Montserrat at a glance
Montserrat is one of the most spectacular sights in the Caribbean, with a tremendous, still-smoking volcano that erupted in 1997 with such force two thirds of the island is now out of bounds to both residents and visitors. The chance to behold mighty Soufrière Hills, and the colossal devastation it caused, is a key reason to visit (the island is now perfectly safe). Once here, travellers discover a welcoming, little developed English-speaking island with an old-style charm and an unusual Irish heritage. Hiking, diving and the relaxed pace of life are further reasons to spend time on the “Emerald Isle” of the Caribbean.
Read our guide about Montserrat - with independent reviews, listings, and information from top travel journalists and Caribbean specialists.
- Best for:
- A taste of the “old” Caribbean, escaping the crowds, beholding the power of volcanoes
- What for:
- Culture & Heritage, Eco/Nature, Scuba Diving, Carnivals & Festivals
- Not for:
- All-inclusive, Luxury Hotels, Cruises, Beaches, Golf, Spas and Wellbeing
- How to get there:
- Via Antigua
- Top tip:
- Go for the annual St Patrick's Week celebrations held in March
Montserrat in depth
“There's a dot on the map...” goes a popular folk song about Montserrat, an enigmatic island that Caribbean travellers need to go out their way to see. It's worth it, although the only way there is from Antigua on a ferry or plane. You can visit on a day trip, but the island deserves more time on account of its old school charm and several compelling features.
Just 11 miles (18km) long by 7 miles (11km) wide, Montserrat is a laid-back British Overseas Territory that is home to around 5,000 islanders. Since 1997 they have been forging a new life in the northern third of its green and hilly landscape. That's when Soufrière Hills, a mighty volcano that sits close to the island summit of Chances Peak, set at 3,002 feet (915m), blew up. The eruptions destroyed the island capital, Plymouth, which had been there since the mid-17th century, and left huge outpourings of mud, ash and pyroclastic flows that today sweep down into the turquoise sea – a fearsome sight. You can't go inside the Exclusion Zone that now fences off two thirds of the island, but visitors can view the ruins of Plymouth − “the Pompeii of the Caribbean” − from a boat, by air and from several viewpoints. Dramatic footage of these events can be seen at the Montserrat Volcano Observatory, which closely monitors the seismic activity. Here you will learn that Soufrière Hills has now been quiet since February 2010, and that the north of the island is quite safe to visit.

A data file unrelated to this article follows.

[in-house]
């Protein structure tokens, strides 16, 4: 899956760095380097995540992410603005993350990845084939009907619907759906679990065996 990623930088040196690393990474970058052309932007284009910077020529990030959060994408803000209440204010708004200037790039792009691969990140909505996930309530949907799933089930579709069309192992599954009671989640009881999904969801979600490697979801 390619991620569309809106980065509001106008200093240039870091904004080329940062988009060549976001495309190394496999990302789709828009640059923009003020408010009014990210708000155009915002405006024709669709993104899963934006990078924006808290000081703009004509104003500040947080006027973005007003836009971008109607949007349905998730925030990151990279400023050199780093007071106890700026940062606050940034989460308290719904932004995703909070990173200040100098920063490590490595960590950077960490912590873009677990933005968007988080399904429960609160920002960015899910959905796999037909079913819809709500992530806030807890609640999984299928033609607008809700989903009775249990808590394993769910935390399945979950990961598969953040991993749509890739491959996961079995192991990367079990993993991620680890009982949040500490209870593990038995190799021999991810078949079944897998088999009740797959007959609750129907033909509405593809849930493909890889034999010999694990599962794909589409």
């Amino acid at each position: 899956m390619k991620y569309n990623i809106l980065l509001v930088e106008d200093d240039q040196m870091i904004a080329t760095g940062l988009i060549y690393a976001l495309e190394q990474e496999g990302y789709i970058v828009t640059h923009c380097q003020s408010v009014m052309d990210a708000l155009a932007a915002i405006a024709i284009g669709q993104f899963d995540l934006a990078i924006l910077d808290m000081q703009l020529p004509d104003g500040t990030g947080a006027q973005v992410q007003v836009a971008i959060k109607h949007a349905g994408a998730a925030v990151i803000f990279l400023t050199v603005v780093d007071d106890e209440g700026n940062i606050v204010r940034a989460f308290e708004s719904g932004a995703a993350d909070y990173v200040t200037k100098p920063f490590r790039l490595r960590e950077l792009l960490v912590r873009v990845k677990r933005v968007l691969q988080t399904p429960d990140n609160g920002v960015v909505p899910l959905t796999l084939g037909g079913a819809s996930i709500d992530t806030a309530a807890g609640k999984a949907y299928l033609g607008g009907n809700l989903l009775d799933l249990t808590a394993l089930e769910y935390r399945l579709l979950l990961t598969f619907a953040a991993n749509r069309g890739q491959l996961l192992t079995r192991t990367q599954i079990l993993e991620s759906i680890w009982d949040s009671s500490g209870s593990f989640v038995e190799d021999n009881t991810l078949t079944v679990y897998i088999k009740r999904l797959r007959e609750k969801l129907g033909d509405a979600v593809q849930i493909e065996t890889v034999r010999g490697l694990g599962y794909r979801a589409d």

There's more. Montserrat is unique for having been settled by the Irish in the colonial era – a legacy that becomes obvious as soon as you receive a shamrock-shaped stamp in your passport. The map is dotted with place names such as Kinsale and Davy Hill, while the phone book lists surnames like Sweeney and O'Garro. The island's St Patrick's Week festival is one of the most engaging parties in the Caribbean. In addition, there is rewarding hiking and birdwatching to be enjoyed in the Centre Hills, and the lack of tourists makes this a relaxed place to snorkel and dive. Most beaches are small with black sand, except for the glorious golden sweep of Rendezvous Beach, which is often deserted.
Back in the 1980s Montserrat had a good scene going, with a golf course, luxury villas and rock stars like Eric Clapton, Paul McCartney and Stevie Wonder coming to record at Air Studios, set up by former Beatles producer George Martin. Today, Montserrat's accommodation and restaurant options are a weak point and some visitors are put off the light dusting of volcanic ash that sometimes blows north. But in many ways it's what's not here that counts. Montserrat is how the Caribbean used to be − gentle, friendly, uncommercial. There are no casinos, no condos, no cruise ships... If you want a truly relaxing holiday, just head for the slopes of an active volcano.
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